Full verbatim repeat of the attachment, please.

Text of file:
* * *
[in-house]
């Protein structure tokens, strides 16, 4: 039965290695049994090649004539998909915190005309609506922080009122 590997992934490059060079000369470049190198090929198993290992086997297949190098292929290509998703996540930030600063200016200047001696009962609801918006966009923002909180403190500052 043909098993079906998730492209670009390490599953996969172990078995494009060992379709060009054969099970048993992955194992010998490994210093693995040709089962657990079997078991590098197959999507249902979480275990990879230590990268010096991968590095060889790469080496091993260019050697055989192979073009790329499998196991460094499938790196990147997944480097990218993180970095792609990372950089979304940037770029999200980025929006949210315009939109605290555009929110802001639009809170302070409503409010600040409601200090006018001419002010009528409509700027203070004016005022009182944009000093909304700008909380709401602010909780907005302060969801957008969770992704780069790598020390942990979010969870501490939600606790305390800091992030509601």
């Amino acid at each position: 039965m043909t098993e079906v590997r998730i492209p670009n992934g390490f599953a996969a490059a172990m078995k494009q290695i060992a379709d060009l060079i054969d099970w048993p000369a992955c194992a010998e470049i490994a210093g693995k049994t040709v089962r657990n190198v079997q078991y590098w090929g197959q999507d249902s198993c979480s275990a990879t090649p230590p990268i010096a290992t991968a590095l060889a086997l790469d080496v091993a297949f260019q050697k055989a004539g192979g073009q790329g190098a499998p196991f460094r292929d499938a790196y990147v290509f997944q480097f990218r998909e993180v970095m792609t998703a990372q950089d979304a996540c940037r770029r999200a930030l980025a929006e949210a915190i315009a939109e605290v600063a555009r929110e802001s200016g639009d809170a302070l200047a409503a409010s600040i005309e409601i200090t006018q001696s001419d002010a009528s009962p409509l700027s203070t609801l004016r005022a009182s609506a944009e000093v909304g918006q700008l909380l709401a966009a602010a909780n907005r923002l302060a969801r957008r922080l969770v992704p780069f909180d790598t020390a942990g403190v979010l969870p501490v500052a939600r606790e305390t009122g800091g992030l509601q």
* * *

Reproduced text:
[in-house]
């Protein structure tokens, strides 16, 4: 039965290695049994090649004539998909915190005309609506922080009122 590997992934490059060079000369470049190198090929198993290992086997297949190098292929290509998703996540930030600063200016200047001696009962609801918006966009923002909180403190500052 043909098993079906998730492209670009390490599953996969172990078995494009060992379709060009054969099970048993992955194992010998490994210093693995040709089962657990079997078991590098197959999507249902979480275990990879230590990268010096991968590095060889790469080496091993260019050697055989192979073009790329499998196991460094499938790196990147997944480097990218993180970095792609990372950089979304940037770029999200980025929006949210315009939109605290555009929110802001639009809170302070409503409010600040409601200090006018001419002010009528409509700027203070004016005022009182944009000093909304700008909380709401602010909780907005302060969801957008969770992704780069790598020390942990979010969870501490939600606790305390800091992030509601």
């Amino acid at each position: 039965m043909t098993e079906v590997r998730i492209p670009n992934g390490f599953a996969a490059a172990m078995k494009q290695i060992a379709d060009l060079i054969d099970w048993p000369a992955c194992a010998e470049i490994a210093g693995k049994t040709v089962r657990n190198v079997q078991y590098w090929g197959q999507d249902s198993c979480s275990a990879t090649p230590p990268i010096a290992t991968a590095l060889a086997l790469d080496v091993a297949f260019q050697k055989a004539g192979g073009q790329g190098a499998p196991f460094r292929d499938a790196y990147v290509f997944q480097f990218r998909e993180v970095m792609t998703a990372q950089d979304a996540c940037r770029r999200a930030l980025a929006e949210a915190i315009a939109e605290v600063a555009r929110e802001s200016g639009d809170a302070l200047a409503a409010s600040i005309e409601i200090t006018q001696s001419d002010a009528s009962p409509l700027s203070t609801l004016r005022a009182s609506a944009e000093v909304g918006q700008l909380l709401a966009a602010a909780n907005r923002l302060a969801r957008r922080l969770v992704p780069f909180d790598t020390a942990g403190v979010l969870p501490v500052a939600r606790e305390t009122g800091g992030l509601q």